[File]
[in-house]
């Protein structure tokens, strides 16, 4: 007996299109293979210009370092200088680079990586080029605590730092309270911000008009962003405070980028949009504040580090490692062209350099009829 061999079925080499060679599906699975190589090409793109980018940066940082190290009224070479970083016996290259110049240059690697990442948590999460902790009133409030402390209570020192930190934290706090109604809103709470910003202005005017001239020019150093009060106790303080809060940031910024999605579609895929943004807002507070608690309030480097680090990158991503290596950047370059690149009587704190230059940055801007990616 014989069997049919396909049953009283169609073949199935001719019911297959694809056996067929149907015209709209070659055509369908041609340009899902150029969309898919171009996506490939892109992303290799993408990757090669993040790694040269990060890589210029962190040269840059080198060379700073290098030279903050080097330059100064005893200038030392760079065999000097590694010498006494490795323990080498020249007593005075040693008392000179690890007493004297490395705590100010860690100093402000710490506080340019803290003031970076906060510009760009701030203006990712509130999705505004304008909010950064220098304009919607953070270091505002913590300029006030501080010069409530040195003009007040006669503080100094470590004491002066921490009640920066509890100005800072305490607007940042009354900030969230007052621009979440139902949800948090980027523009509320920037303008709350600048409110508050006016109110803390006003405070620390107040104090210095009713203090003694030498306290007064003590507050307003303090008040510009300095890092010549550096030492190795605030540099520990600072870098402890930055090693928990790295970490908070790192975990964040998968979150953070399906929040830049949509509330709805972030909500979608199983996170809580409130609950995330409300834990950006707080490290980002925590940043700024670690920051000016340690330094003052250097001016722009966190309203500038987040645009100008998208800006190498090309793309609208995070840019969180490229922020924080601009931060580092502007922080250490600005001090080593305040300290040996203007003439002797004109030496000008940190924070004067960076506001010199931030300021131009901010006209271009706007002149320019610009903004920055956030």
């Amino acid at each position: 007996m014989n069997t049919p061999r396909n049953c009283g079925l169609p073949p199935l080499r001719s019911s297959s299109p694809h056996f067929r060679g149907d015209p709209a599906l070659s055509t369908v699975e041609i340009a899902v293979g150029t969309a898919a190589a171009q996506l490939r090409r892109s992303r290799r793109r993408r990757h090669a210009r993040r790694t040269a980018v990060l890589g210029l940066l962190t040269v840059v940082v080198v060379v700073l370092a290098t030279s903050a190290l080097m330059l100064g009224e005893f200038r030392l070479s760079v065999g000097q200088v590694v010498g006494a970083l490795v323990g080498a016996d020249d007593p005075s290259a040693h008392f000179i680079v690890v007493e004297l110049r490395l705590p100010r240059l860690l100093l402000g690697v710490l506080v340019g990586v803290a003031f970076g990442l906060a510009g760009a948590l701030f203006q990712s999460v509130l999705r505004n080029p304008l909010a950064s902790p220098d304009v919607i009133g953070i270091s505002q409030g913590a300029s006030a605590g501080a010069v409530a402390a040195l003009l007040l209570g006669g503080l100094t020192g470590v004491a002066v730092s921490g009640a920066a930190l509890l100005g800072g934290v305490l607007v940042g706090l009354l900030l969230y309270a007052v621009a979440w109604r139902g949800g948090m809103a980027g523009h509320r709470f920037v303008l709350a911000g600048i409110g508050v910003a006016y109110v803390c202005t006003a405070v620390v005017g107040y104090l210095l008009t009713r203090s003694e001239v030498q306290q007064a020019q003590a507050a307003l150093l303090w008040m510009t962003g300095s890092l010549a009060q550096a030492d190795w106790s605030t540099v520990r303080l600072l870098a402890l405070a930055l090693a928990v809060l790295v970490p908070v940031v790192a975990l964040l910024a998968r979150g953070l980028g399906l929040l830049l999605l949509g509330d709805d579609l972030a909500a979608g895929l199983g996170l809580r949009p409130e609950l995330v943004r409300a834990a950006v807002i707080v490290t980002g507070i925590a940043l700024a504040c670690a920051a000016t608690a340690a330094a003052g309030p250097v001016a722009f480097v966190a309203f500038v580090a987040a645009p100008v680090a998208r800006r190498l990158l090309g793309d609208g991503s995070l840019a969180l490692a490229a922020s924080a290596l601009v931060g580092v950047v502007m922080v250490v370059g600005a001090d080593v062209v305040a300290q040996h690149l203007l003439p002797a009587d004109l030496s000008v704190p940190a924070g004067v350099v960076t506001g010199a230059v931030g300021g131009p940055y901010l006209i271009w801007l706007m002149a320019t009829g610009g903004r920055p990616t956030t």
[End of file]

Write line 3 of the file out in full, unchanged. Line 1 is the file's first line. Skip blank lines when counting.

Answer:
């Amino acid at each position: 007996m014989n069997t049919p061999r396909n049953c009283g079925l169609p073949p199935l080499r001719s019911s297959s299109p694809h056996f067929r060679g149907d015209p709209a599906l070659s055509t369908v699975e041609i340009a899902v293979g150029t969309a898919a190589a171009q996506l490939r090409r892109s992303r290799r793109r993408r990757h090669a210009r993040r790694t040269a980018v990060l890589g210029l940066l962190t040269v840059v940082v080198v060379v700073l370092a290098t030279s903050a190290l080097m330059l100064g009224e005893f200038r030392l070479s760079v065999g000097q200088v590694v010498g006494a970083l490795v323990g080498a016996d020249d007593p005075s290259a040693h008392f000179i680079v690890v007493e004297l110049r490395l705590p100010r240059l860690l100093l402000g690697v710490l506080v340019g990586v803290a003031f970076g990442l906060a510009g760009a948590l701030f203006q990712s999460v509130l999705r505004n080029p304008l909010a950064s902790p220098d304009v919607i009133g953070i270091s505002q409030g913590a300029s006030a605590g501080a010069v409530a402390a040195l003009l007040l209570g006669g503080l100094t020192g470590v004491a002066v730092s921490g009640a920066a930190l509890l100005g800072g934290v305490l607007v940042g706090l009354l900030l969230y309270a007052v621009a979440w109604r139902g949800g948090m809103a980027g523009h509320r709470f920037v303008l709350a911000g600048i409110g508050v910003a006016y109110v803390c202005t006003a405070v620390v005017g107040y104090l210095l008009t009713r203090s003694e001239v030498q306290q007064a020019q003590a507050a307003l150093l303090w008040m510009t962003g300095s890092l010549a009060q550096a030492d190795w106790s605030t540099v520990r303080l600072l870098a402890l405070a930055l090693a928990v809060l790295v970490p908070v940031v790192a975990l964040l910024a998968r979150g953070l980028g399906l929040l830049l999605l949509g509330d709805d579609l972030a909500a979608g895929l199983g996170l809580r949009p409130e609950l995330v943004r409300a834990a950006v807002i707080v490290t980002g507070i925590a940043l700024a504040c670690a920051a000016t608690a340690a330094a003052g309030p250097v001016a722009f480097v966190a309203f500038v580090a987040a645009p100008v680090a998208r800006r190498l990158l090309g793309d609208g991503s995070l840019a969180l490692a490229a922020s924080a290596l601009v931060g580092v950047v502007m922080v250490v370059g600005a001090d080593v062209v305040a300290q040996h690149l203007l003439p002797a009587d004109l030496s000008v704190p940190a924070g004067v350099v960076t506001g010199a230059v931030g300021g131009p940055y901010l006209i271009w801007l706007m002149a320019t009829g610009g903004r920055p990616t956030t």